SESAR Digital Academy to nurture Europe’s brightest minds. Aimee Turner talked with ATM Chief David Bowen.

How can training professionals inspire the next-generation aviation workforce in anticipation of the digital economy? More important, how can they nurture that talent to ensure greater mobility and connectivity of air travel?

Europe’s public-private R&D partnership – the SESAR Joint Undertaking – the technological pillar of the Single European Sky, is charged with improving air traffic management performance by modernising and harmonising ATM systems throughout the European Union.

As part of its exploratory research activities it is also attempting to develop the skills of the future ATM workforce and, to date, its work has focussed on providing opportunities for students to participate in and contribute to European research, including support for PhD research projects.

But those at its helm knew something more was needed if SESAR Is to fulfil its appointed role of stimulating, funding and coordinating all research related to ATM across Europe.

The developing solution is the SESAR Digital Academy, which will ensure the sustainability of the knowledge gained beyond the duration of those individual research project activities. Recently launched, the academy’s mission is to nurture Europe’s brightest minds and advance learning, scientific excellence and innovation in aviation and ATM. Its aims include promoting student mobility and a whole spectrum of learning opportunities from fundamental research to industry-focussed applied research, and enhancing the knowledge, skills and employability of future aviation professionals.

Not only does it seek to bring together under one umbrella access to SESAR exploratory research activities and outreach relating to education and training but also to provide a hub supporting access to the professional learning opportunities offered by research centres, universities, industry partners and other entities within the ATM/aviation domain.

David Bowen heads a team of ATM experts providing the source of scientific, operational and technical knowledge within the Brussels-based SESAR JU ensuring the coherent development of the core operational concept and technical systems within the programme.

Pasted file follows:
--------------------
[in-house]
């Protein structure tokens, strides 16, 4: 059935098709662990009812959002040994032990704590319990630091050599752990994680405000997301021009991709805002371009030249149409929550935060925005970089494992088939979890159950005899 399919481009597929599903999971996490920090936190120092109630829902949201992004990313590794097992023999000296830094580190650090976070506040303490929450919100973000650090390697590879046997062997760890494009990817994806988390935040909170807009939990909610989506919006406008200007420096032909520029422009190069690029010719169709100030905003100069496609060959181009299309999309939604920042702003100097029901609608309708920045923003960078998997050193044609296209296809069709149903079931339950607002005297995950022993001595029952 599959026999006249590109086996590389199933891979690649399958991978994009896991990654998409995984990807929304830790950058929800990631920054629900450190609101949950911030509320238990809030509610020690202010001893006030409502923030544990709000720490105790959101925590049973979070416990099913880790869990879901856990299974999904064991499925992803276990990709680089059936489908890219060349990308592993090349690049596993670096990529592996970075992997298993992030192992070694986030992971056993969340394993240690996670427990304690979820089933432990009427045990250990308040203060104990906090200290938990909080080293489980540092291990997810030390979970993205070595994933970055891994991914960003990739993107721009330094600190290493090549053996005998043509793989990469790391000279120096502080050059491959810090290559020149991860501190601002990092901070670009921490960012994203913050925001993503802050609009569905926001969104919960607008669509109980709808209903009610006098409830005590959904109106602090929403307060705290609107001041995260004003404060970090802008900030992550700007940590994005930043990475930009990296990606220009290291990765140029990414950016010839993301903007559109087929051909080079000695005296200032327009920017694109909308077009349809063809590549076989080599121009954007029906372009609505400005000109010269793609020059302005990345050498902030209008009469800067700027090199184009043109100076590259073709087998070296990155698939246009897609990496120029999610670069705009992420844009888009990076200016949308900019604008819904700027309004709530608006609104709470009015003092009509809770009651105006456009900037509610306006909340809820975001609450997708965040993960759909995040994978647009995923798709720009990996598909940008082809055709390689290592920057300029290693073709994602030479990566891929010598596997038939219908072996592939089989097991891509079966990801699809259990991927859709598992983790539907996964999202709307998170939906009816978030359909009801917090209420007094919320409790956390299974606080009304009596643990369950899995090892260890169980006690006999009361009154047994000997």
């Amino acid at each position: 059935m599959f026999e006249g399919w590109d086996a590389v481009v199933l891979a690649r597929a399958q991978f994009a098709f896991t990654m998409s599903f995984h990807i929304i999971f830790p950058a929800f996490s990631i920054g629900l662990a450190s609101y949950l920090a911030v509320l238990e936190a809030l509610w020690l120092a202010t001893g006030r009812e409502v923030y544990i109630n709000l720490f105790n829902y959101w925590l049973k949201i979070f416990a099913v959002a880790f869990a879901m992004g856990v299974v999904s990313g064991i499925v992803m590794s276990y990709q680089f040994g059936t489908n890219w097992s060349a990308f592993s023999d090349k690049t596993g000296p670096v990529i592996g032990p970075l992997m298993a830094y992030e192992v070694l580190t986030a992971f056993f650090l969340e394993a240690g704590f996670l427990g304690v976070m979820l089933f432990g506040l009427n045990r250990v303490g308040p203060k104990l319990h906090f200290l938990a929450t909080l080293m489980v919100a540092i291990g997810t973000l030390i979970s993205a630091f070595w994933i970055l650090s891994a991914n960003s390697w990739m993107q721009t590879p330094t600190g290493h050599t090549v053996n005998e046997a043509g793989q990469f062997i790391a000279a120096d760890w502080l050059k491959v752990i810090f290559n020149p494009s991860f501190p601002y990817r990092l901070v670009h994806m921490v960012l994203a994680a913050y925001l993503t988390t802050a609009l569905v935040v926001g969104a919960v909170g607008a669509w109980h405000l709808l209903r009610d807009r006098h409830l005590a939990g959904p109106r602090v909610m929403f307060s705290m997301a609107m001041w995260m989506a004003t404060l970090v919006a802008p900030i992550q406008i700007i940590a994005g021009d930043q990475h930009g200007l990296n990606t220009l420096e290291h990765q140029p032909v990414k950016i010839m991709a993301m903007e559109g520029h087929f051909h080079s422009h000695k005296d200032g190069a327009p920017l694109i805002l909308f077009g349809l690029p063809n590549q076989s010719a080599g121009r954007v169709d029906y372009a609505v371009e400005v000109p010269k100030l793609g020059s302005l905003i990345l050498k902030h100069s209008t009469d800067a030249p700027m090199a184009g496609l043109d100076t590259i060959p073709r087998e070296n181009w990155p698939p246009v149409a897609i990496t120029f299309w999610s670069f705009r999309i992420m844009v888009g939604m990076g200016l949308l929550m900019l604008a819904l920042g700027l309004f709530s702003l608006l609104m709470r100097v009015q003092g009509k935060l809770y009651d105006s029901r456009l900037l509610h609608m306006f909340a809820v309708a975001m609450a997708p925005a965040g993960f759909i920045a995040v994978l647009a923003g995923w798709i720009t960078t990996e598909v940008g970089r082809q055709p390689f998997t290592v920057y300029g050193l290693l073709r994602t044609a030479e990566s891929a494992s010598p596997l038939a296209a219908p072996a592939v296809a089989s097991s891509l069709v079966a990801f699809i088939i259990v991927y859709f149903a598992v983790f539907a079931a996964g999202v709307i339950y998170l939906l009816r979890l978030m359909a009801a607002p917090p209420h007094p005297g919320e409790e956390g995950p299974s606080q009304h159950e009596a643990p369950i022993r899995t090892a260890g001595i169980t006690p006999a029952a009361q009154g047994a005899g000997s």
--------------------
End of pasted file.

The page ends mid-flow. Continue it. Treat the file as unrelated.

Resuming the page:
For many years, he was struck by how activities in the world of broader ATM research had become highly fragmented. “I thought that if we were just able to bring all this under an umbrella and give it an identity by putting a sort of overarching identity of an academy, we could not only raise its profile, but also by linking institutions and industry together, participants could start to get more value out of it.”

He thought there would be great value in getting the universities that are already providing ATM-related courses and research together with the air navigation service providers (ANSP) and the ATM manufacturing industries. That would provide new opportunities for doctoral students and allow the industry to tap into an educated pool of talent that already had some experience in ATM.

It could also provide a springboard for new activities, new initiatives that would involve more students and offer industry a deeper awareness about the breadth of education and training opportunities that – while they may exist today – are not always apparent.

The academy initiative coincided with the ramping up of the new Knowledge Transfer Network (KTN) project within the academic ATM community. Called Engage, the KTN is a project led by the University of Westminster in the United Kingdom, which is similarly trying to develop links within the European academic community

The academy plans to tap into that network to build on the PhD work that SESAR is already funding through Engage, and to connect up with other existing aviation or ATM-related academic endeavours to develop a critical mass.

“We're putting together an interactive map of all the European universities that offer undergraduate and postgraduate courses in ATM-related subjects to give visibility to both the industry and students who are looking at where they can study,” explains Bowen. “Universities that are active in ATM research are not always aware of what another may be doing and we're finding out there's a lot of potential synergies, a lot of enthusiasm from all of these organisations to co-operate.”

Planned activities include regular technical workshops that have until now been exclusively internal affairs and the development of general ATM training materials that can be accessed online. Opportunities that exist in terms of traineeships and secondments will also be publicised better and the industrial membership of SESAR will be approached to offer more placements for students.

“There's a huge increase in the pace of change with regards to the type of expertise that will be needed by the industry such as skills in artificial intelligence and machine learning and cybersecurity,” explains Bowen. “Twenty years ago, we never thought about these becoming critical to the next steps in both the development and operation of ATM systems so we now need to develop the expertise for tomorrow's ATM by maintaining the flow of the next generation of professionals.”

Bowen points out that it is likely to be more challenging because, of course, those skills are potentially applicable in many other domains which could be attractive in terms of career vectors.

“We need to keep ATM on the map,” says Bowen, “and give it a good profile in terms of attracting the appropriate young talent. It's absolutely vital to maintain the profile of ATM as a potential career path for the next generation of students and that's where we can really play a role.”